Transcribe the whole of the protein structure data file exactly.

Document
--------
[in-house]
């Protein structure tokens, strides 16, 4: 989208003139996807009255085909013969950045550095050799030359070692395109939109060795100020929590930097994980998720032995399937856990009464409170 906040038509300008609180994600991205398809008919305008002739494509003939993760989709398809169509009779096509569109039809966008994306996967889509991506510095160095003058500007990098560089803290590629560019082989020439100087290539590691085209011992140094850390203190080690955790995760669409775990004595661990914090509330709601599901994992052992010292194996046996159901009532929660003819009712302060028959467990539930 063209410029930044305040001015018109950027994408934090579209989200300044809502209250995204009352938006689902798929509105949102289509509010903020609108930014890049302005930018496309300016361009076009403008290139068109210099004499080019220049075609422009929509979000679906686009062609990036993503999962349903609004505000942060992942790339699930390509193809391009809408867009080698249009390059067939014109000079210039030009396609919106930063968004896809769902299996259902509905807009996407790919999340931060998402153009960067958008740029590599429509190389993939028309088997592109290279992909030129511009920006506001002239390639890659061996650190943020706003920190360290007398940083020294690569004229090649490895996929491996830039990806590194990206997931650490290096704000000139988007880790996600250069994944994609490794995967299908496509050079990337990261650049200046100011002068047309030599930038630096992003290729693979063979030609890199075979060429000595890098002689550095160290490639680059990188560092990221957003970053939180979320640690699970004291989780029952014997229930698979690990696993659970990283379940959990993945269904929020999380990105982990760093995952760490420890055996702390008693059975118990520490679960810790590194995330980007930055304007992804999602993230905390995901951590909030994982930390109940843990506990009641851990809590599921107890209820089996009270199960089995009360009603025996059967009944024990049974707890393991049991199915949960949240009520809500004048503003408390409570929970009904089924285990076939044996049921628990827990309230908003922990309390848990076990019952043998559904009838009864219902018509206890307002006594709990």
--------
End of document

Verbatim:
[in-house]
């Protein structure tokens, strides 16, 4: 989208003139996807009255085909013969950045550095050799030359070692395109939109060795100020929590930097994980998720032995399937856990009464409170 906040038509300008609180994600991205398809008919305008002739494509003939993760989709398809169509009779096509569109039809966008994306996967889509991506510095160095003058500007990098560089803290590629560019082989020439100087290539590691085209011992140094850390203190080690955790995760669409775990004595661990914090509330709601599901994992052992010292194996046996159901009532929660003819009712302060028959467990539930 063209410029930044305040001015018109950027994408934090579209989200300044809502209250995204009352938006689902798929509105949102289509509010903020609108930014890049302005930018496309300016361009076009403008290139068109210099004499080019220049075609422009929509979000679906686009062609990036993503999962349903609004505000942060992942790339699930390509193809391009809408867009080698249009390059067939014109000079210039030009396609919106930063968004896809769902299996259902509905807009996407790919999340931060998402153009960067958008740029590599429509190389993939028309088997592109290279992909030129511009920006506001002239390639890659061996650190943020706003920190360290007398940083020294690569004229090649490895996929491996830039990806590194990206997931650490290096704000000139988007880790996600250069994944994609490794995967299908496509050079990337990261650049200046100011002068047309030599930038630096992003290729693979063979030609890199075979060429000595890098002689550095160290490639680059990188560092990221957003970053939180979320640690699970004291989780029952014997229930698979690990696993659970990283379940959990993945269904929020999380990105982990760093995952760490420890055996702390008693059975118990520490679960810790590194995330980007930055304007992804999602993230905390995901951590909030994982930390109940843990506990009641851990809590599921107890209820089996009270199960089995009360009603025996059967009944024990049974707890393991049991199915949960949240009520809500004048503003408390409570929970009904089924285990076939044996049921628990827990309230908003922990309390848990076990019952043998559904009838009864219902018509206890307002006594709990």